Conjugal multiple system atrophy: Chance, shared risk factors, or evidence of transmissibility?

Elizabeth Coon, Walter A Rocca, Christopher S. Melson, J. Eric Ahlskog, Joseph Y. Matsumoto, Phillip Anson Low, Wolfgang Singer

Research output: Contribution to journalArticle

Abstract

Objective: To describe conjugal multiple system atrophy (MSA) in a couple married for 44 years, and to report environmental risk factors possibly contributing to the occurrence. Methods: Case description of conjugal MSA with report of shared environmental risk factors and retrospective review of consecutively diagnosed MSA patients between 1998 and 2012 with autonomic reflex screen at Mayo Clinic, Rochester (clinical series). Probability calculation was based on the age-specific point prevalence of MSA. Results: A husband and wife both developed MSA symptoms at age 63. The husband's onset was of imbalance, followed by falls and genitourinary failure; parkinsonism and antecollis was evident on examination. Autonomic testing showed widespread autonomic failure. The patient died 2.25 years after onset. The wife initially developed urinary symptoms progressing to incontinence. Parkinsonism, dysphonia, and falls began within 1 year. Autonomic testing revealed severe autonomic failure. Interview with the surviving wife and son revealed substantial chemical exposure, in particular pesticides. In our clinical series, there were no other cases of conjugal MSA. Assuming an age-specific point prevalence of MSA based on population studies and independence of the two events, the probability of both individuals developing MSA by chance is 6.08 e−9. Conclusion: Based on the population point prevalence of MSA, conjugal MSA is rare but possible. We conclude that this case of conjugal MSA likely occurred by chance; however, exposure to shared risk factors (pesticides) may be contributory. Because this is the first reported case of conjugal MSA, to our best knowledge, evidence for transmissibility between spouses is lacking.

Original languageEnglish (US)
Pages (from-to)10-13
Number of pages4
JournalParkinsonism and Related Disorders
Volume67
DOIs
StatePublished - Oct 1 2019

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Multiple System Atrophy
Spouses
Parkinsonian Disorders
Pesticides
Dysphonia
Nuclear Family
Population
Reflex

Keywords

  • Ataxia
  • Multiple system atrophy
  • Parkinsonism
  • Prion
  • Toxic exposures

ASJC Scopus subject areas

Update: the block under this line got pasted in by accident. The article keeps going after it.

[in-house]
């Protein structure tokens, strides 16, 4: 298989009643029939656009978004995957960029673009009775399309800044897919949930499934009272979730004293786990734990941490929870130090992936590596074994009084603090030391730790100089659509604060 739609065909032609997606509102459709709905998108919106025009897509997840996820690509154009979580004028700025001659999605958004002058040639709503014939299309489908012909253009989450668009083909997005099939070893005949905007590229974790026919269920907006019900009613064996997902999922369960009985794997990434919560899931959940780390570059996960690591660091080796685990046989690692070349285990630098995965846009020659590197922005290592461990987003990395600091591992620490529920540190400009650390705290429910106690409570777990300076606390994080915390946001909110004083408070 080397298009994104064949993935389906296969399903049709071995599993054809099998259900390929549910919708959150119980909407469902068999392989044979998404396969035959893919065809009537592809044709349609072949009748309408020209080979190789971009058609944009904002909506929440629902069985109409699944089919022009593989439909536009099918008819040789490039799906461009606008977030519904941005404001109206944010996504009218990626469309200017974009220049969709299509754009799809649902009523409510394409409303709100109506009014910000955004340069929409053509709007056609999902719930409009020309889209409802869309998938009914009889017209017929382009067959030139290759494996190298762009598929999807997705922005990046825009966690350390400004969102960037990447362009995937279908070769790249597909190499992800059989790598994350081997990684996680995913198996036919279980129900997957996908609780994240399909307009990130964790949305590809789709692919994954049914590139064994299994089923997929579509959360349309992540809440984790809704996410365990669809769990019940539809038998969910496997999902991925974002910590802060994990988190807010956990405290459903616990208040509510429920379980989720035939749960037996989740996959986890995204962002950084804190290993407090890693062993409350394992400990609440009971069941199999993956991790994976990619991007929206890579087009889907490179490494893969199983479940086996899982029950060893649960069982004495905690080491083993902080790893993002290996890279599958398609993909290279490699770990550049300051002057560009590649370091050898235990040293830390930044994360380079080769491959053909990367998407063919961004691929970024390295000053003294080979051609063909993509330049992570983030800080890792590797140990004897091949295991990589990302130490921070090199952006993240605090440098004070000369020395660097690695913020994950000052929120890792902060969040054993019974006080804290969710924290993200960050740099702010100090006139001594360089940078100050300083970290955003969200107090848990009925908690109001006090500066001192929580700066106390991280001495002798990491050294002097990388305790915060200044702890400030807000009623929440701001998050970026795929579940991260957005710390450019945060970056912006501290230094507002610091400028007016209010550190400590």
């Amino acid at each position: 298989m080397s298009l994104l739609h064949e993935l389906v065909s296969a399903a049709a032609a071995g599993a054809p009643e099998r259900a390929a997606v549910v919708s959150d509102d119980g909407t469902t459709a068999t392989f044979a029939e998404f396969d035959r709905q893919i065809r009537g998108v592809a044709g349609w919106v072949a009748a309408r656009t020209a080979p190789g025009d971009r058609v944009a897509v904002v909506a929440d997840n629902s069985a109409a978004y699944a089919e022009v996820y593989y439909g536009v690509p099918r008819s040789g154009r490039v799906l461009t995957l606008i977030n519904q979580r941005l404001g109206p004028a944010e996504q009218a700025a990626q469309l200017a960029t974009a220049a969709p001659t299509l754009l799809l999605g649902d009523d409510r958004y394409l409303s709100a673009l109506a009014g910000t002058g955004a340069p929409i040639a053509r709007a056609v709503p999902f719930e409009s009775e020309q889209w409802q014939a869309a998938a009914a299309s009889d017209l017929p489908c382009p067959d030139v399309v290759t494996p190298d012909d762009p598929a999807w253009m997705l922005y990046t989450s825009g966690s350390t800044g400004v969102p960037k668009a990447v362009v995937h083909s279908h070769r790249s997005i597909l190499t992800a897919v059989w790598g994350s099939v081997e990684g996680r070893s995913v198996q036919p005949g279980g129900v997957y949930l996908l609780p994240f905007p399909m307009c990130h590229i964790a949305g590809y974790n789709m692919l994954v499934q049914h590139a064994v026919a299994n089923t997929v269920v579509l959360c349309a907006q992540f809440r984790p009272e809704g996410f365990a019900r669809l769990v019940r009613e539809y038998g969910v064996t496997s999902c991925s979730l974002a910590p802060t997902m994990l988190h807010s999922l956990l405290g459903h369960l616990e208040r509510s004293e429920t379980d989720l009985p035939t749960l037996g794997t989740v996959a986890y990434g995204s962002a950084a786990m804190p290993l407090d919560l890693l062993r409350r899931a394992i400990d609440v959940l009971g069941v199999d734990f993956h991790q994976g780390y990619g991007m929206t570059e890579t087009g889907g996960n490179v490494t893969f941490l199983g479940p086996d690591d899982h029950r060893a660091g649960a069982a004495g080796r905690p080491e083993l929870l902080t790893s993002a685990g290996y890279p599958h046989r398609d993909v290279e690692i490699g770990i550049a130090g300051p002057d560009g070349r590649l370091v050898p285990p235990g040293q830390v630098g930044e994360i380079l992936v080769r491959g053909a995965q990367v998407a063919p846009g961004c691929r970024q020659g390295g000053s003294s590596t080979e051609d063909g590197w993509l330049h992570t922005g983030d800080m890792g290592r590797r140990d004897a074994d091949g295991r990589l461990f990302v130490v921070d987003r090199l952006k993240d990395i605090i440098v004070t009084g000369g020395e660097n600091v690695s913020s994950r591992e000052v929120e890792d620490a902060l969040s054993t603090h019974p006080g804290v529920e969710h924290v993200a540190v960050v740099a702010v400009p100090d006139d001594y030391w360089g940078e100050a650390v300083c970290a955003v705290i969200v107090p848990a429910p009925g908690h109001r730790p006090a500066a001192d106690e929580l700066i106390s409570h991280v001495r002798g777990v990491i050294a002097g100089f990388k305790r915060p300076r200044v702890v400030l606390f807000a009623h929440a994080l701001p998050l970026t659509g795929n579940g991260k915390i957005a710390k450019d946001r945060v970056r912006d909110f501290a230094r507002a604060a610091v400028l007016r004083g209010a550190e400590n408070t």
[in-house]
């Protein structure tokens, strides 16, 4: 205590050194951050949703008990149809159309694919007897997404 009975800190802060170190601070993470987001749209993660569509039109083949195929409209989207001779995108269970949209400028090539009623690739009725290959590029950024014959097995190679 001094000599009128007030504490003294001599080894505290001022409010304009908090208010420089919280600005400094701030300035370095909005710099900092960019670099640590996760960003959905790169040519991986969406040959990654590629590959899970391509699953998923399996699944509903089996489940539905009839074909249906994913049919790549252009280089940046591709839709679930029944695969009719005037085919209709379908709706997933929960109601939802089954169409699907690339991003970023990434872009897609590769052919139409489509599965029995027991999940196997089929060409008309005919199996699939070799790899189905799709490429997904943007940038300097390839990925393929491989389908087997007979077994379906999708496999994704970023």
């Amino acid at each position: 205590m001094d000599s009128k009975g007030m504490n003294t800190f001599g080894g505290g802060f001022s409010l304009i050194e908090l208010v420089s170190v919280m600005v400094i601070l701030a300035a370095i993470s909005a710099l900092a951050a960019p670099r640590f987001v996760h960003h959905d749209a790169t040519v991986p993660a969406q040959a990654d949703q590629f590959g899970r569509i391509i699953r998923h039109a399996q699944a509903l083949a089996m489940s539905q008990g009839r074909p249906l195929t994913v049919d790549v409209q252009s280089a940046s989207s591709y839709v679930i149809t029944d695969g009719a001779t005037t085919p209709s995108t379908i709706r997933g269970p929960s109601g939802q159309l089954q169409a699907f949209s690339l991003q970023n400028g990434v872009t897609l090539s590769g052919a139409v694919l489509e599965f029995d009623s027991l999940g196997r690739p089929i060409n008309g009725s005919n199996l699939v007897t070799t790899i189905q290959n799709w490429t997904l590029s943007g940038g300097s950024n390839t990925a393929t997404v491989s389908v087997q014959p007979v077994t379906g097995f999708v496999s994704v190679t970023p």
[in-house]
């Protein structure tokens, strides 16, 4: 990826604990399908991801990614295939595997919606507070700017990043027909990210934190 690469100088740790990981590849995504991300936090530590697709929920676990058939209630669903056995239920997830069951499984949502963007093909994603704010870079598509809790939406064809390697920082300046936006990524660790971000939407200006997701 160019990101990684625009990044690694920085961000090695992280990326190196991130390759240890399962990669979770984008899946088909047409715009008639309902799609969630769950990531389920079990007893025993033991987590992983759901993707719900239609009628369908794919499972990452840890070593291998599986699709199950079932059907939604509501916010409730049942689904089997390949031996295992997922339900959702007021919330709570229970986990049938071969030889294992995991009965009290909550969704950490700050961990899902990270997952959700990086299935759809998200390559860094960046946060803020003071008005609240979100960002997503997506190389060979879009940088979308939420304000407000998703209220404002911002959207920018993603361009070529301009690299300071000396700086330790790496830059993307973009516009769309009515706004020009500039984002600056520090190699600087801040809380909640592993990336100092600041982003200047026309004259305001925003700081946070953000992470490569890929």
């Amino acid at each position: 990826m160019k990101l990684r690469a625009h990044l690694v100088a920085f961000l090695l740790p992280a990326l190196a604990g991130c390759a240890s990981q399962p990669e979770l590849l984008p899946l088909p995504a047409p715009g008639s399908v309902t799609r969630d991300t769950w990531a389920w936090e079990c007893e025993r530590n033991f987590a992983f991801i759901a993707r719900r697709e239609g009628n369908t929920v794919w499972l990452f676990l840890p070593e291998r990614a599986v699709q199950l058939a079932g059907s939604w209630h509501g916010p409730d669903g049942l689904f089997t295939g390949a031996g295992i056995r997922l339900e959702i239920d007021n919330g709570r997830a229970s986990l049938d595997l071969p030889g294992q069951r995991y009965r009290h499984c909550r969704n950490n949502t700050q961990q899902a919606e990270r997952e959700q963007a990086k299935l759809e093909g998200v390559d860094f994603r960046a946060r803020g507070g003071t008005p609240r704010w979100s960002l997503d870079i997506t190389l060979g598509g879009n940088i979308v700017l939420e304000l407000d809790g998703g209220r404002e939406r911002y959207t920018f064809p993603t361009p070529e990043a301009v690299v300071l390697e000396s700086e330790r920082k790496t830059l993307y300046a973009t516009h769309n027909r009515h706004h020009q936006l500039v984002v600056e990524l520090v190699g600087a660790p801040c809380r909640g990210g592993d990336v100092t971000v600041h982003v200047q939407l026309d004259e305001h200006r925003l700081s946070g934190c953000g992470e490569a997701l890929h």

• Neurology
  • Geriatrics and Gerontology
  • Clinical Neurology

Cite this

Conjugal multiple system atrophy : Chance, shared risk factors, or evidence of transmissibility? / Coon, Elizabeth; Rocca, Walter A; Melson, Christopher S.; Ahlskog, J. Eric; Matsumoto, Joseph Y.; Low, Phillip Anson; Singer, Wolfgang.

In: Parkinsonism and Related Disorders, Vol. 67, 01.10.2019, p. 10-13.

Research output: Contribution to journalArticle

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abstract = "Objective: To describe conjugal multiple system atrophy (MSA) in a couple married for 44 years, and to report environmental risk factors possibly contributing to the occurrence. Methods: Case description of conjugal MSA with report of shared environmental risk factors and retrospective review of consecutively diagnosed MSA patients between 1998 and 2012 with autonomic reflex screen at Mayo Clinic, Rochester (clinical series). Probability calculation was based on the age-specific point prevalence of MSA. Results: A husband and wife both developed MSA symptoms at age 63. The husband's onset was of imbalance, followed by falls and genitourinary failure; parkinsonism and antecollis was evident on examination. Autonomic testing showed widespread autonomic failure. The patient died 2.25 years after onset. The wife initially developed urinary symptoms progressing to incontinence. Parkinsonism, dysphonia, and falls began within 1 year. Autonomic testing revealed severe autonomic failure. Interview with the surviving wife and son revealed substantial chemical exposure, in particular pesticides. In our clinical series, there were no other cases of conjugal MSA. Assuming an age-specific point prevalence of MSA based on population studies and independence of the two events, the probability of both individuals developing MSA by chance is 6.08 e−9. Conclusion: Based on the population point prevalence of MSA, conjugal MSA is rare but possible. We conclude that this case of conjugal MSA likely occurred by chance; however, exposure to shared risk factors (pesticides) may be contributory. Because this is the first reported case of conjugal MSA, to our best knowledge, evidence for transmissibility between spouses is lacking.",
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